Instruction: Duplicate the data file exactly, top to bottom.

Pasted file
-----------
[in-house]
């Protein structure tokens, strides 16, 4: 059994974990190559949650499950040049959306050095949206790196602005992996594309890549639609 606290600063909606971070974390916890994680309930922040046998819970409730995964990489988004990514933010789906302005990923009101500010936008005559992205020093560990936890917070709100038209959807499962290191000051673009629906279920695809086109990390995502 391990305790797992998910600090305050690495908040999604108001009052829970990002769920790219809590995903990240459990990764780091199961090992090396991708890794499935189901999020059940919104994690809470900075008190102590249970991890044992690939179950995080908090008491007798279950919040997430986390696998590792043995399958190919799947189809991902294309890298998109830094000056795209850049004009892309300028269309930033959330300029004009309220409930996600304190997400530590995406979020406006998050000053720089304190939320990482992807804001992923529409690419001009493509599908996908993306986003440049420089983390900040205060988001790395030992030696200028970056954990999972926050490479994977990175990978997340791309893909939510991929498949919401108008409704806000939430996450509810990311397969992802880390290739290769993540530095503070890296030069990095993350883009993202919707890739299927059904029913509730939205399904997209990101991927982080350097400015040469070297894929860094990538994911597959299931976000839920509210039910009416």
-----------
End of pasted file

[in-house]
């Protein structure tokens, strides 16, 4: 059994974990190559949650499950040049959306050095949206790196602005992996594309890549639609 606290600063909606971070974390916890994680309930922040046998819970409730995964990489988004990514933010789906302005990923009101500010936008005559992205020093560990936890917070709100038209959807499962290191000051673009629906279920695809086109990390995502 391990305790797992998910600090305050690495908040999604108001009052829970990002769920790219809590995903990240459990990764780091199961090992090396991708890794499935189901999020059940919104994690809470900075008190102590249970991890044992690939179950995080908090008491007798279950919040997430986390696998590792043995399958190919799947189809991902294309890298998109830094000056795209850049004009892309300028269309930033959330300029004009309220409930996600304190997400530590995406979020406006998050000053720089304190939320990482992807804001992923529409690419001009493509599908996908993306986003440049420089983390900040205060988001790395030992030696200028970056954990999972926050490479994977990175990978997340791309893909939510991929498949919401108008409704806000939430996450509810990311397969992802880390290739290769993540530095503070890296030069990095993350883009993202919707890739299927059904029913509730939205399904997209990101991927982080350097400015040469070297894929860094990538994911597959299931976000839920509210039910009416």